- a rope or either of two ropes attached to a gaff and used to control its lateral movement
- a rope or an arrangement of ropes and pulleys attached to the boom of a fore-and-aft sail and used to hold the boom down and flatten the sailin full boom vang
Origin of vangDu, a catch from vangen, to catch: for base see fang
- A set of tackle running from the base of a sailboat's mast to a point partway out on the boom, used to control the curvature of the sail.
- A rope running from the peak of a gaff to a ship's rail or mast, used to steady the gaff.
Origin of vangDutch a catch from vangen to catch ; see pag- in Indo-European roots.
(third-person singular simple present vangs, present participle vanging, simple past and past participle vanged)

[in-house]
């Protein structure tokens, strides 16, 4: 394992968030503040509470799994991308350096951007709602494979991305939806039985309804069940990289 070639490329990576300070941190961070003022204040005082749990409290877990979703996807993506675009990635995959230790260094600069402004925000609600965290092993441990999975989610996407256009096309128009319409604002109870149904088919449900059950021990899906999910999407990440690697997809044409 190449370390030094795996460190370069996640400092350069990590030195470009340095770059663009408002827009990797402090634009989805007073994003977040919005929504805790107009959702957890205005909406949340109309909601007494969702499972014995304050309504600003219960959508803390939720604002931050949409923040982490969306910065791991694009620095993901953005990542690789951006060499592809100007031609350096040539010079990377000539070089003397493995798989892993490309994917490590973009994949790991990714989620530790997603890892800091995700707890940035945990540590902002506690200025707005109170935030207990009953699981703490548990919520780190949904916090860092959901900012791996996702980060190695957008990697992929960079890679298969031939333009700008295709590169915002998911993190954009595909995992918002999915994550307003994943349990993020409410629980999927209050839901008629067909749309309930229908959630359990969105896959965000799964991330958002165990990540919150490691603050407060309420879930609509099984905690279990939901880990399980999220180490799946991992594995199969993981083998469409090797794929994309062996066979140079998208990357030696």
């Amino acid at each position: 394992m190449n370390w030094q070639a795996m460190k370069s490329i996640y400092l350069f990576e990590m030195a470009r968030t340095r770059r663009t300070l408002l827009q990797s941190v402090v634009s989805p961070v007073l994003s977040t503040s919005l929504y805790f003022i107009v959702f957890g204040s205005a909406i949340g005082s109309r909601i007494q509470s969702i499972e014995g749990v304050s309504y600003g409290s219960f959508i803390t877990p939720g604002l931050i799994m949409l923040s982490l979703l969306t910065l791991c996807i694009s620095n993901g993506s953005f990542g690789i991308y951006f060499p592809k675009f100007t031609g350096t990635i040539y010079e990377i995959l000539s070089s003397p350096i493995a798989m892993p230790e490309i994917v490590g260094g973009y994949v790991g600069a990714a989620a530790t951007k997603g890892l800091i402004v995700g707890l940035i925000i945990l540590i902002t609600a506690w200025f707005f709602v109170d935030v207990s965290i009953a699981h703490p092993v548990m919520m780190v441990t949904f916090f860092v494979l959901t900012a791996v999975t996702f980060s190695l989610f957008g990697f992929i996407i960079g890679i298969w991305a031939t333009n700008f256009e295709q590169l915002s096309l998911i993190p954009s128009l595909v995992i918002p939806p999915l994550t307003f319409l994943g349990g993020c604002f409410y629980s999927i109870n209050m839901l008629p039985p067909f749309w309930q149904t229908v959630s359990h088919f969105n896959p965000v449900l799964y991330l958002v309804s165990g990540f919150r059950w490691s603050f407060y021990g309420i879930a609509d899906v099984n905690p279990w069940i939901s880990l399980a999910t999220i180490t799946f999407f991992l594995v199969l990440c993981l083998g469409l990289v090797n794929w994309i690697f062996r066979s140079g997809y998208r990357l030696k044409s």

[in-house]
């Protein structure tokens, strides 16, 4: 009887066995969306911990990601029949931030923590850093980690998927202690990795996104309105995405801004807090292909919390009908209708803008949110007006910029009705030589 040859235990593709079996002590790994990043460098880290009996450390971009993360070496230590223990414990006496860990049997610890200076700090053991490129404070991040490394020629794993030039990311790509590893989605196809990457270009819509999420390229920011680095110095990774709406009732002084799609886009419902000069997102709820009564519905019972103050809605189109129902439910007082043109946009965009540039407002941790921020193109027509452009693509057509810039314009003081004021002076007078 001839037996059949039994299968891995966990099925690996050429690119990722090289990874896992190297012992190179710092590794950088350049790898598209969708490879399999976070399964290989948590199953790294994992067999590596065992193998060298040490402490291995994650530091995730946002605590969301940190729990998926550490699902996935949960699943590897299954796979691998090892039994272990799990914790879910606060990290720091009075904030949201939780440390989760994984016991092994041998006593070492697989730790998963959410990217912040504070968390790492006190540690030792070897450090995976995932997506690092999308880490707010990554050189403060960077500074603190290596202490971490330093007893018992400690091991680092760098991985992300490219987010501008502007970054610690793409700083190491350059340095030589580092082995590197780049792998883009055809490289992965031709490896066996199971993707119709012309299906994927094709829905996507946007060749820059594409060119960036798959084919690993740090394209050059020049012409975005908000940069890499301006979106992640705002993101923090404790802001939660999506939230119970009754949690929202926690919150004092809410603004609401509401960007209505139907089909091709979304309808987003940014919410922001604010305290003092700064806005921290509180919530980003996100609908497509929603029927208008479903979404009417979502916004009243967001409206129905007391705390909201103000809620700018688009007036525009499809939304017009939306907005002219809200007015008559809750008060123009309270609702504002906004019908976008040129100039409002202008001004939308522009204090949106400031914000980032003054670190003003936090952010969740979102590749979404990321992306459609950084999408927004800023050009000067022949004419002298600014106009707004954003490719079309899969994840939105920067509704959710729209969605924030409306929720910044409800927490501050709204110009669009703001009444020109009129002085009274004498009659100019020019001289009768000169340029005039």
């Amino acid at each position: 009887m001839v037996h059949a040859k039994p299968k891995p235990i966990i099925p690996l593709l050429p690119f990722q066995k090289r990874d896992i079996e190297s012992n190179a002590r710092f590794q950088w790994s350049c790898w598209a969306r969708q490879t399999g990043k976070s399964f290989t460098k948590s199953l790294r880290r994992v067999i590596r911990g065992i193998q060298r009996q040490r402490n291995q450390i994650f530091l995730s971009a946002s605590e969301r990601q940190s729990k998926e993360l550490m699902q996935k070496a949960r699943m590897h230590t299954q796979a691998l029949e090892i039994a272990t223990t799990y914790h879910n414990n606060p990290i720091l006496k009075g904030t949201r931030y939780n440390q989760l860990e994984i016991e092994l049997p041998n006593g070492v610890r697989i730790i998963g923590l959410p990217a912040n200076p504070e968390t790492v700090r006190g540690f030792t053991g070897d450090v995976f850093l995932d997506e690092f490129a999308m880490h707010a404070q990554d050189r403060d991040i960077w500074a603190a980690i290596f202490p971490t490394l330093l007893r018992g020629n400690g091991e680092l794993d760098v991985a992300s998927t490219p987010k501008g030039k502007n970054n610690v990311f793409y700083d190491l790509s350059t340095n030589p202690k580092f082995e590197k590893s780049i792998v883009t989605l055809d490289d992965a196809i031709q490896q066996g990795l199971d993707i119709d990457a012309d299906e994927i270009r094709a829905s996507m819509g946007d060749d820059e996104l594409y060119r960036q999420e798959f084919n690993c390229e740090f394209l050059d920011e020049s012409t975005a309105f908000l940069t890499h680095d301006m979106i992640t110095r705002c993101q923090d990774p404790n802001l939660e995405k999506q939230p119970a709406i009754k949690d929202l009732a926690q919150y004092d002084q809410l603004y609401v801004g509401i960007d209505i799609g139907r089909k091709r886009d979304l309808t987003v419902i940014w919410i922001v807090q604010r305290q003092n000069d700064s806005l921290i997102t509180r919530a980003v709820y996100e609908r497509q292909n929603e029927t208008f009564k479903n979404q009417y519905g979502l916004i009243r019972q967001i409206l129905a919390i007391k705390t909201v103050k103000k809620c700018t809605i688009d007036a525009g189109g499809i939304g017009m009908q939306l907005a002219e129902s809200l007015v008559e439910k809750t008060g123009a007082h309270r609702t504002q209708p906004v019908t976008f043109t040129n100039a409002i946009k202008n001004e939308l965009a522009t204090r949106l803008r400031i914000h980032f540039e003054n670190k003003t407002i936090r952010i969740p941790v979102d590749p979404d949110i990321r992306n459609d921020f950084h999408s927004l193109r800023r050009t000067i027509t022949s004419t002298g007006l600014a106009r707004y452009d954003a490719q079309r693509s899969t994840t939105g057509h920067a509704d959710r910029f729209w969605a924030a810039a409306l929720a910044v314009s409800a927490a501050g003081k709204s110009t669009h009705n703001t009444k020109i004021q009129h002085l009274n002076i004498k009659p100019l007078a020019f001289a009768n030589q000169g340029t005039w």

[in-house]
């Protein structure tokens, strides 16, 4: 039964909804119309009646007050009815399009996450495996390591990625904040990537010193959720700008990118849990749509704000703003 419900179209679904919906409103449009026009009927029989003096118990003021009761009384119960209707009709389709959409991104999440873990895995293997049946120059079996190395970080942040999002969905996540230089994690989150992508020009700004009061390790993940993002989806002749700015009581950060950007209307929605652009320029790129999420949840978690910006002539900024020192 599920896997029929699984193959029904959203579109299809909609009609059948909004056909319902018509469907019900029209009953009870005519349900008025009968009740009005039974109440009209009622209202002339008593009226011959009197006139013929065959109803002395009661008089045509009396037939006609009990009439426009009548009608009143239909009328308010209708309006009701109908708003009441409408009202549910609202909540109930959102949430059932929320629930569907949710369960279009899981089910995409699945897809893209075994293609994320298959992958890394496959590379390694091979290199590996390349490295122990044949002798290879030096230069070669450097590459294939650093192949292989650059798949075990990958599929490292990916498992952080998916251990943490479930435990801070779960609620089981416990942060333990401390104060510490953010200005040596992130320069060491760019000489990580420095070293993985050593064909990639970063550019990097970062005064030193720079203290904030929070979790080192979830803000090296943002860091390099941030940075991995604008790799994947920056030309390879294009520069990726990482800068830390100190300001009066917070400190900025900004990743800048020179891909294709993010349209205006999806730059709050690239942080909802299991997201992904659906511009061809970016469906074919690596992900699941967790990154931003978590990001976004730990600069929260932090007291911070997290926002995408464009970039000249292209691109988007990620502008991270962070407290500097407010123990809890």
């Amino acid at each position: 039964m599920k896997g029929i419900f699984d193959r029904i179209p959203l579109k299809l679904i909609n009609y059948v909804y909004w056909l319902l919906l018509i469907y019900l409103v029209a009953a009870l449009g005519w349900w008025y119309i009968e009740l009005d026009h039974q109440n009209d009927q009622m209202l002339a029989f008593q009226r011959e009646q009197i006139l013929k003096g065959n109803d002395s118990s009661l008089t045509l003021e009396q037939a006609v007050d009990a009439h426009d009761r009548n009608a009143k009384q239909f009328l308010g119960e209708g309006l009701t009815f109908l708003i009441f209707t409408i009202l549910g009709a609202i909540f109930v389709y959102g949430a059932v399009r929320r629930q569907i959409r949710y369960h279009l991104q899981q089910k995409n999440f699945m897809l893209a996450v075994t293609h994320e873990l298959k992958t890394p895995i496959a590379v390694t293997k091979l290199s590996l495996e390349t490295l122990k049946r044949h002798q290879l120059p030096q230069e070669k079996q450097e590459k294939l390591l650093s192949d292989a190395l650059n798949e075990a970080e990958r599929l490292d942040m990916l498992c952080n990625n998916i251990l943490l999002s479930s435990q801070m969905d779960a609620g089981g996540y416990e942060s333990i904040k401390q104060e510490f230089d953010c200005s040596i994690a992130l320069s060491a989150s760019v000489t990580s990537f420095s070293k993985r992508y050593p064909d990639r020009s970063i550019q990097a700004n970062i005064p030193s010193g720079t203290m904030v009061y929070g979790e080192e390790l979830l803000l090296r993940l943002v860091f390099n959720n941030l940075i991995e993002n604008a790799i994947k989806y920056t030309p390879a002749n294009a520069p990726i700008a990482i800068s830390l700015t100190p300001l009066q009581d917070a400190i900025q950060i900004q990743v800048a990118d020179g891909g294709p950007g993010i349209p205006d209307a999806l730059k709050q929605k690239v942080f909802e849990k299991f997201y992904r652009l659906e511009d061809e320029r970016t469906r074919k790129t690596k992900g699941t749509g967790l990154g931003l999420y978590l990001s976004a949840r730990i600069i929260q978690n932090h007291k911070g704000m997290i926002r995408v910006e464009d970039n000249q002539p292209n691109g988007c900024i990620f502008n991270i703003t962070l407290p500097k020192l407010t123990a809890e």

From Middle English vangen, southern variant of fangen (“to seize, catch"), from Old English fÅn (“to take, grasp, seize, catch, capture, make prisoner, receive, accept, assume, undertake, meet with, encounter"), and Old Norse fanga (“to fetch, capture"), both from Proto-Germanic *fanhanÄ…, *fangÅnÄ… (“to catch, capture"), from Proto-Indo-European *paá¸±- (“to fasten, place"). Cognate with West Frisian fange (“to catch"), Dutch vangen (“to catch"), German fangen (“to catch"), Danish fange (“to catch"). More at fang.
From Dutch vangen (“to catch").